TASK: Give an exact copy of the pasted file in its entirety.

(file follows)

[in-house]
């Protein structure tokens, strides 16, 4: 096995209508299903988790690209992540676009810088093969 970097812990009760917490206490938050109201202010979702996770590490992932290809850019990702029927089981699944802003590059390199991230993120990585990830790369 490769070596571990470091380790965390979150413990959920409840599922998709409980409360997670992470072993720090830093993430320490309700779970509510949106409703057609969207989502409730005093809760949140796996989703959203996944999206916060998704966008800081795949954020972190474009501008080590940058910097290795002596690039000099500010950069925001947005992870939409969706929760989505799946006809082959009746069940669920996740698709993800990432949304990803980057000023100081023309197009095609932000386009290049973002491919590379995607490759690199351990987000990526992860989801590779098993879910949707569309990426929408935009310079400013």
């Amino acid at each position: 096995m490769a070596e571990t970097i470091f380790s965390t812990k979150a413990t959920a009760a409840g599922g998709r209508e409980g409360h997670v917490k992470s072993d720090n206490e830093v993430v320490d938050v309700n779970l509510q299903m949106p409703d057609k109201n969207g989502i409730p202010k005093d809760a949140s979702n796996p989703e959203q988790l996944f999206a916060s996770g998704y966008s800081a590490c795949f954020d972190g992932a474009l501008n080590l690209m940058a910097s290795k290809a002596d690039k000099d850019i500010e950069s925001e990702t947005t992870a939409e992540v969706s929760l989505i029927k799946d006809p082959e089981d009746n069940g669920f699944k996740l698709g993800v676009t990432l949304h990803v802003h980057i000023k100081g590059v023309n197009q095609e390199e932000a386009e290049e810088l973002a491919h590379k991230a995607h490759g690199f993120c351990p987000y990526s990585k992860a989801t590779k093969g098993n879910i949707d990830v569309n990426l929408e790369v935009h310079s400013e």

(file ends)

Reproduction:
[in-house]
């Protein structure tokens, strides 16, 4: 096995209508299903988790690209992540676009810088093969 970097812990009760917490206490938050109201202010979702996770590490992932290809850019990702029927089981699944802003590059390199991230993120990585990830790369 490769070596571990470091380790965390979150413990959920409840599922998709409980409360997670992470072993720090830093993430320490309700779970509510949106409703057609969207989502409730005093809760949140796996989703959203996944999206916060998704966008800081795949954020972190474009501008080590940058910097290795002596690039000099500010950069925001947005992870939409969706929760989505799946006809082959009746069940669920996740698709993800990432949304990803980057000023100081023309197009095609932000386009290049973002491919590379995607490759690199351990987000990526992860989801590779098993879910949707569309990426929408935009310079400013």
């Amino acid at each position: 096995m490769a070596e571990t970097i470091f380790s965390t812990k979150a413990t959920a009760a409840g599922g998709r209508e409980g409360h997670v917490k992470s072993d720090n206490e830093v993430v320490d938050v309700n779970l509510q299903m949106p409703d057609k109201n969207g989502i409730p202010k005093d809760a949140s979702n796996p989703e959203q988790l996944f999206a916060s996770g998704y966008s800081a590490c795949f954020d972190g992932a474009l501008n080590l690209m940058a910097s290795k290809a002596d690039k000099d850019i500010e950069s925001e990702t947005t992870a939409e992540v969706s929760l989505i029927k799946d006809p082959e089981d009746n069940g669920f699944k996740l698709g993800v676009t990432l949304h990803v802003h980057i000023k100081g590059v023309n197009q095609e390199e932000a386009e290049e810088l973002a491919h590379k991230a995607h490759g690199f993120c351990p987000y990526s990585k992860a989801t590779k093969g098993n879910i949707d990830v569309n990426l929408e790369v935009h310079s400013e």